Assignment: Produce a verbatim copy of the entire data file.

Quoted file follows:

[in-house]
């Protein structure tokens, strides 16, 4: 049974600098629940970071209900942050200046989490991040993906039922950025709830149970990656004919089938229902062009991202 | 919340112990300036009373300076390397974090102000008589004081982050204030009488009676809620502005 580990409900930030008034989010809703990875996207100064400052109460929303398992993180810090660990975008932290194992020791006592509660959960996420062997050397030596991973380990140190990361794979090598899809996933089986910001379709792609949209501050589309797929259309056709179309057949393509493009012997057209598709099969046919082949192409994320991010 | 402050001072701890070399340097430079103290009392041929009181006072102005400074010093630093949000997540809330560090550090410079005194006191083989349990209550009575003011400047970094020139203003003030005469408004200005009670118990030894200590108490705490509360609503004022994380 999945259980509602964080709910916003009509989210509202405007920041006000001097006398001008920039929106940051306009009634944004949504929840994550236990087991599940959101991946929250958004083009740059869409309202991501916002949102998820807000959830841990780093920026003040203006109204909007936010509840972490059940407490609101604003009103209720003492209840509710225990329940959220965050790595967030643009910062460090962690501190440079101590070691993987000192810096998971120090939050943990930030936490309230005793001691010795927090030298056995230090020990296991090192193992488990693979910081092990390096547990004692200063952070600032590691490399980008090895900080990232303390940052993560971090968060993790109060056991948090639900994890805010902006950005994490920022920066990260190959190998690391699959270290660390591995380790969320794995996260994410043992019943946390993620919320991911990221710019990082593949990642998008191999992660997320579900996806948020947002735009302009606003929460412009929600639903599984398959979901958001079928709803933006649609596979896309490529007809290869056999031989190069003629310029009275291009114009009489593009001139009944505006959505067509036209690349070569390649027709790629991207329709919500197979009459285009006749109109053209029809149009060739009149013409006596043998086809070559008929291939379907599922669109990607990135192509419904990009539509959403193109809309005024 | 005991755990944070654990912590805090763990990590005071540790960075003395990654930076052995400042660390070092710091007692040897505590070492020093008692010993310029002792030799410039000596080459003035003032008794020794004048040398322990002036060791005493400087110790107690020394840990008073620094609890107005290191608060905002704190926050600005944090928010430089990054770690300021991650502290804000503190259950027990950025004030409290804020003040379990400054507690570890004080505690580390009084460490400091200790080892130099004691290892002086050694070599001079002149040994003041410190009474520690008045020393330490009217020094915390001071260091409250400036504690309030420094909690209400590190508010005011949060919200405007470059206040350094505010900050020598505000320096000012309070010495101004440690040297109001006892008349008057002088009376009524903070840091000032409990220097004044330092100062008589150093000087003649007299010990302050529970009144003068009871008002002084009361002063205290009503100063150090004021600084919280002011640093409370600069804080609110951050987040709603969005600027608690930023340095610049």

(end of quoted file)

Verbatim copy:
[in-house]
């Protein structure tokens, strides 16, 4: 049974600098629940970071209900942050200046989490991040993906039922950025709830149970990656004919089938229902062009991202 | 919340112990300036009373300076390397974090102000008589004081982050204030009488009676809620502005 580990409900930030008034989010809703990875996207100064400052109460929303398992993180810090660990975008932290194992020791006592509660959960996420062997050397030596991973380990140190990361794979090598899809996933089986910001379709792609949209501050589309797929259309056709179309057949393509493009012997057209598709099969046919082949192409994320991010 | 402050001072701890070399340097430079103290009392041929009181006072102005400074010093630093949000997540809330560090550090410079005194006191083989349990209550009575003011400047970094020139203003003030005469408004200005009670118990030894200590108490705490509360609503004022994380 999945259980509602964080709910916003009509989210509202405007920041006000001097006398001008920039929106940051306009009634944004949504929840994550236990087991599940959101991946929250958004083009740059869409309202991501916002949102998820807000959830841990780093920026003040203006109204909007936010509840972490059940407490609101604003009103209720003492209840509710225990329940959220965050790595967030643009910062460090962690501190440079101590070691993987000192810096998971120090939050943990930030936490309230005793001691010795927090030298056995230090020990296991090192193992488990693979910081092990390096547990004692200063952070600032590691490399980008090895900080990232303390940052993560971090968060993790109060056991948090639900994890805010902006950005994490920022920066990260190959190998690391699959270290660390591995380790969320794995996260994410043992019943946390993620919320991911990221710019990082593949990642998008191999992660997320579900996806948020947002735009302009606003929460412009929600639903599984398959979901958001079928709803933006649609596979896309490529007809290869056999031989190069003629310029009275291009114009009489593009001139009944505006959505067509036209690349070569390649027709790629991207329709919500197979009459285009006749109109053209029809149009060739009149013409006596043998086809070559008929291939379907599922669109990607990135192509419904990009539509959403193109809309005024 | 005991755990944070654990912590805090763990990590005071540790960075003395990654930076052995400042660390070092710091007692040897505590070492020093008692010993310029002792030799410039000596080459003035003032008794020794004048040398322990002036060791005493400087110790107690020394840990008073620094609890107005290191608060905002704190926050600005944090928010430089990054770690300021991650502290804000503190259950027990950025004030409290804020003040379990400054507690570890004080505690580390009084460490400091200790080892130099004691290892002086050694070599001079002149040994003041410190009474520690008045020393330490009217020094915390001071260091409250400036504690309030420094909690209400590190508010005011949060919200405007470059206040350094505010900050020598505000320096000012309070010495101004440690040297109001006892008349008057002088009376009524903070840091000032409990220097004044330092100062008589150093000087003649007299010990302050529970009144003068009871008002002084009361002063205290009503100063150090004021600084919280002011640093409370600069804080609110951050987040709603969005600027608690930023340095610049």